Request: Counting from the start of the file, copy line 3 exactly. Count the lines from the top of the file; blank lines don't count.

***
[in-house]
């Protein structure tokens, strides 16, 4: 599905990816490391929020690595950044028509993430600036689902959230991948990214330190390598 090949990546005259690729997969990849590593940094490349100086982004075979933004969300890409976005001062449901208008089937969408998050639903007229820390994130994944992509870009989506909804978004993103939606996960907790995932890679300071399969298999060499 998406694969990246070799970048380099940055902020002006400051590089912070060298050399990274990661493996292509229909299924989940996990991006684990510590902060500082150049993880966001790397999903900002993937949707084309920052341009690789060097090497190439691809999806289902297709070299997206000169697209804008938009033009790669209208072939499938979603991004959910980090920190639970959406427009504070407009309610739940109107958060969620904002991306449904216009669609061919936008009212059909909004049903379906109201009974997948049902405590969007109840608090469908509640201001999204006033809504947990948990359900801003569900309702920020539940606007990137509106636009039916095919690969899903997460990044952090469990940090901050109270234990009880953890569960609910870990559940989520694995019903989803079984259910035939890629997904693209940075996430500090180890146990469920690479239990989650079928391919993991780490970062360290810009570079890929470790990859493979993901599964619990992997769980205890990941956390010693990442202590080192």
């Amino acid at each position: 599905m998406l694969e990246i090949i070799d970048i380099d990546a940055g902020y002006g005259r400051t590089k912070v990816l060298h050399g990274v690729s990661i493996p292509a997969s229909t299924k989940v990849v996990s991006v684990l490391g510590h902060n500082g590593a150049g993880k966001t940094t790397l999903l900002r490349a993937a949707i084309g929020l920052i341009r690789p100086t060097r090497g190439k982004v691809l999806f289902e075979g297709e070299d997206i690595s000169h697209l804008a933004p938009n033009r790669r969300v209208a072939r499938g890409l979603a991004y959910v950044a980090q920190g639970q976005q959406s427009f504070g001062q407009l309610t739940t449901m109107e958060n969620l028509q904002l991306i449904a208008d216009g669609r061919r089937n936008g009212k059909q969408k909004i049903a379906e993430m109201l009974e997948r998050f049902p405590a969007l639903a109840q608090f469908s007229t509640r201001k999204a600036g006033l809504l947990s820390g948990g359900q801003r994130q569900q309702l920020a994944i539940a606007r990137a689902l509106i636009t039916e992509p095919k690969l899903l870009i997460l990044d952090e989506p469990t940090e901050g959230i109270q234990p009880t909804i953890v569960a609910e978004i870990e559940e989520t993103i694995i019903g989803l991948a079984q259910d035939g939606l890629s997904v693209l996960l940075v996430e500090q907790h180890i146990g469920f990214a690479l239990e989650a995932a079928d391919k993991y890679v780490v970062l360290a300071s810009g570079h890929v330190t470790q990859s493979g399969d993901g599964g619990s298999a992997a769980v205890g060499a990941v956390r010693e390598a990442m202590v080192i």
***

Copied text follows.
């Amino acid at each position: 599905m998406l694969e990246i090949i070799d970048i380099d990546a940055g902020y002006g005259r400051t590089k912070v990816l060298h050399g990274v690729s990661i493996p292509a997969s229909t299924k989940v990849v996990s991006v684990l490391g510590h902060n500082g590593a150049g993880k966001t940094t790397l999903l900002r490349a993937a949707i084309g929020l920052i341009r690789p100086t060097r090497g190439k982004v691809l999806f289902e075979g297709e070299d997206i690595s000169h697209l804008a933004p938009n033009r790669r969300v209208a072939r499938g890409l979603a991004y959910v950044a980090q920190g639970q976005q959406s427009f504070g001062q407009l309610t739940t449901m109107e958060n969620l028509q904002l991306i449904a208008d216009g669609r061919r089937n936008g009212k059909q969408k909004i049903a379906e993430m109201l009974e997948r998050f049902p405590a969007l639903a109840q608090f469908s007229t509640r201001k999204a600036g006033l809504l947990s820390g948990g359900q801003r994130q569900q309702l920020a994944i539940a606007r990137a689902l509106i636009t039916e992509p095919k690969l899903l870009i997460l990044d952090e989506p469990t940090e901050g959230i109270q234990p009880t909804i953890v569960a609910e978004i870990e559940e989520t993103i694995i019903g989803l991948a079984q259910d035939g939606l890629s997904v693209l996960l940075v996430e500090q907790h180890i146990g469920f990214a690479l239990e989650a995932a079928d391919k993991y890679v780490v970062l360290a300071s810009g570079h890929v330190t470790q990859s493979g399969d993901g599964g619990s298999a992997a769980v205890g060499a990941v956390r010693e390598a990442m202590v080192i």